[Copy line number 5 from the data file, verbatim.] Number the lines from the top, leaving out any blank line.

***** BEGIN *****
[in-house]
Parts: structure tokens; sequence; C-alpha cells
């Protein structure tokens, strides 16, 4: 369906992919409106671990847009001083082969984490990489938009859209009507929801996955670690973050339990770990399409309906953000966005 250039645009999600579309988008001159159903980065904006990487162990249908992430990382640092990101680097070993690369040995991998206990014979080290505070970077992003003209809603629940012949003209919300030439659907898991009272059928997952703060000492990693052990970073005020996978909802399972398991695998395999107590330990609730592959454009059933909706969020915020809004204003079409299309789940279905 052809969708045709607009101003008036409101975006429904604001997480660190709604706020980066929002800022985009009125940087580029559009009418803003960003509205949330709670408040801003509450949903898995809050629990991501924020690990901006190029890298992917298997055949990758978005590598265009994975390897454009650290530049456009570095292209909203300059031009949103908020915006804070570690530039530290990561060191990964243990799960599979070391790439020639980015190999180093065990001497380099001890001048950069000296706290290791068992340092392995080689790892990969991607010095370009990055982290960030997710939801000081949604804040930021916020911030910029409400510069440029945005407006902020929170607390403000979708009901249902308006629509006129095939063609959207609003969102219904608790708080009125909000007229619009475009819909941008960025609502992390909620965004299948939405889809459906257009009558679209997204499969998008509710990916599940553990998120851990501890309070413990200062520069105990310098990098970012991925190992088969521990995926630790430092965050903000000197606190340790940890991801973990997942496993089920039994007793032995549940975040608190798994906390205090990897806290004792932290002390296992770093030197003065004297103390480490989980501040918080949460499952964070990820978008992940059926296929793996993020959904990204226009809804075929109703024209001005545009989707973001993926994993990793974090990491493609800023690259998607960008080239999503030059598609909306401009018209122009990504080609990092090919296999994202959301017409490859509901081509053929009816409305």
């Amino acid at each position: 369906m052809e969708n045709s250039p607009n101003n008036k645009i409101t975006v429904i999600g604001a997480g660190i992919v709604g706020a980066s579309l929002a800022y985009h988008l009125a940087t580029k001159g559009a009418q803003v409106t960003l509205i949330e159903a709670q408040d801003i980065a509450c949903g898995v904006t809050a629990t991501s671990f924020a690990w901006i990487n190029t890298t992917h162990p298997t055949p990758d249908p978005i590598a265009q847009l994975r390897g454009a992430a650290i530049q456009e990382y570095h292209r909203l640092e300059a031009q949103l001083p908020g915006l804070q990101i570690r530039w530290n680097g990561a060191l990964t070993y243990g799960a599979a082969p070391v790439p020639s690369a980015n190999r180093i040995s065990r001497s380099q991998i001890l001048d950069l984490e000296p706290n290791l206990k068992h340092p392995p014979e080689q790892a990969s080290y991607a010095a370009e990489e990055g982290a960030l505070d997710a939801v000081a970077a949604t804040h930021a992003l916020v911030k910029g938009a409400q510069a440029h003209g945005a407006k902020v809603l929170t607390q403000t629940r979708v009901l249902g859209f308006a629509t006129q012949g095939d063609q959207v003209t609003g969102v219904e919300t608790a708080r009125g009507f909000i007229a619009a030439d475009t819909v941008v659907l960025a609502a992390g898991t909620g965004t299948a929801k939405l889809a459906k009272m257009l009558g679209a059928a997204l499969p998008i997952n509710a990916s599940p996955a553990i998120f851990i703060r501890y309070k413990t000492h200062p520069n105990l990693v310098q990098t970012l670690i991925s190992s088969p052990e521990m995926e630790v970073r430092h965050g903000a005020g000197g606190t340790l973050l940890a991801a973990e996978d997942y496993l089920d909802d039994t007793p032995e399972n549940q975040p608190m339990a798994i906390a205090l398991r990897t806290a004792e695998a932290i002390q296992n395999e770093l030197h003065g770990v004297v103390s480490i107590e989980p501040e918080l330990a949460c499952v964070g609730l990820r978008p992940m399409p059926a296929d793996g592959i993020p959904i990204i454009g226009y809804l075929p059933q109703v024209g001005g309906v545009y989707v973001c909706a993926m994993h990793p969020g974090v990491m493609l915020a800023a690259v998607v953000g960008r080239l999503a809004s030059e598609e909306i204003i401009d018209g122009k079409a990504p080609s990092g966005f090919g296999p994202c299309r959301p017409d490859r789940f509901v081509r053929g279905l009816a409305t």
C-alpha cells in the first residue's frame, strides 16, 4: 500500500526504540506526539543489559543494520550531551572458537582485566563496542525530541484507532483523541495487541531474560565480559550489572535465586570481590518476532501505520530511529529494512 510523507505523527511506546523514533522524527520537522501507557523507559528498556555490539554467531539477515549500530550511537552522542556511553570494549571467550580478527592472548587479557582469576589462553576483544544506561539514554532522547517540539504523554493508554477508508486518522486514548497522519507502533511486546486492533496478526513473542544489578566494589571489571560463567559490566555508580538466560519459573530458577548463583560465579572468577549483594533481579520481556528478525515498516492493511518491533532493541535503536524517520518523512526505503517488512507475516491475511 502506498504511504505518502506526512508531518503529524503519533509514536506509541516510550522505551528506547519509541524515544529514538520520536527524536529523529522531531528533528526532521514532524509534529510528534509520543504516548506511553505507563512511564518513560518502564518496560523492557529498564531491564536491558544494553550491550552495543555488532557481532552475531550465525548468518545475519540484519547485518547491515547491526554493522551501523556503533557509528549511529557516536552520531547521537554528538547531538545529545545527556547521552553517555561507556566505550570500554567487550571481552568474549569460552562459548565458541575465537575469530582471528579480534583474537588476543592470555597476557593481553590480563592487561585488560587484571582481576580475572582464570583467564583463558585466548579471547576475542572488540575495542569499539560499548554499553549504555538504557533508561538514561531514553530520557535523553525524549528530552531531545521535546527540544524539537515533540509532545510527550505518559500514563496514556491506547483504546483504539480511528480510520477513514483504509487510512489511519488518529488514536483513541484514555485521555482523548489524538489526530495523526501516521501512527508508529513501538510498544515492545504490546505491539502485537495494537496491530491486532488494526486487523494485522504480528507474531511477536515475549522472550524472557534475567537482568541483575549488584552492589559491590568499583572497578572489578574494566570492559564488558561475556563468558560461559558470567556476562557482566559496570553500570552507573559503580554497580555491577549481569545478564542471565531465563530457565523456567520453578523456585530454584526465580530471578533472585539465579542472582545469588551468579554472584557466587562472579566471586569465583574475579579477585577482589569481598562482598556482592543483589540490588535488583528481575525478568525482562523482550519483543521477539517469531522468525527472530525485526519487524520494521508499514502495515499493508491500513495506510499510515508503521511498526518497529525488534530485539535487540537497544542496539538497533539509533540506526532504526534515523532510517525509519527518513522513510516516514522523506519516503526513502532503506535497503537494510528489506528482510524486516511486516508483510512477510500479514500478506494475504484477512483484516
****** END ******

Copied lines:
C-alpha cells in the first residue's frame, strides 16, 4: 500500500526504540506526539543489559543494520550531551572458537582485566563496542525530541484507532483523541495487541531474560565480559550489572535465586570481590518476532501505520530511529529494512 510523507505523527511506546523514533522524527520537522501507557523507559528498556555490539554467531539477515549500530550511537552522542556511553570494549571467550580478527592472548587479557582469576589462553576483544544506561539514554532522547517540539504523554493508554477508508486518522486514548497522519507502533511486546486492533496478526513473542544489578566494589571489571560463567559490566555508580538466560519459573530458577548463583560465579572468577549483594533481579520481556528478525515498516492493511518491533532493541535503536524517520518523512526505503517488512507475516491475511 502506498504511504505518502506526512508531518503529524503519533509514536506509541516510550522505551528506547519509541524515544529514538520520536527524536529523529522531531528533528526532521514532524509534529510528534509520543504516548506511553505507563512511564518513560518502564518496560523492557529498564531491564536491558544494553550491550552495543555488532557481532552475531550465525548468518545475519540484519547485518547491515547491526554493522551501523556503533557509528549511529557516536552520531547521537554528538547531538545529545545527556547521552553517555561507556566505550570500554567487550571481552568474549569460552562459548565458541575465537575469530582471528579480534583474537588476543592470555597476557593481553590480563592487561585488560587484571582481576580475572582464570583467564583463558585466548579471547576475542572488540575495542569499539560499548554499553549504555538504557533508561538514561531514553530520557535523553525524549528530552531531545521535546527540544524539537515533540509532545510527550505518559500514563496514556491506547483504546483504539480511528480510520477513514483504509487510512489511519488518529488514536483513541484514555485521555482523548489524538489526530495523526501516521501512527508508529513501538510498544515492545504490546505491539502485537495494537496491530491486532488494526486487523494485522504480528507474531511477536515475549522472550524472557534475567537482568541483575549488584552492589559491590568499583572497578572489578574494566570492559564488558561475556563468558560461559558470567556476562557482566559496570553500570552507573559503580554497580555491577549481569545478564542471565531465563530457565523456567520453578523456585530454584526465580530471578533472585539465579542472582545469588551468579554472584557466587562472579566471586569465583574475579579477585577482589569481598562482598556482592543483589540490588535488583528481575525478568525482562523482550519483543521477539517469531522468525527472530525485526519487524520494521508499514502495515499493508491500513495506510499510515508503521511498526518497529525488534530485539535487540537497544542496539538497533539509533540506526532504526534515523532510517525509519527518513522513510516516514522523506519516503526513502532503506535497503537494510528489506528482510524486516511486516508483510512477510500479514500478506494475504484477512483484516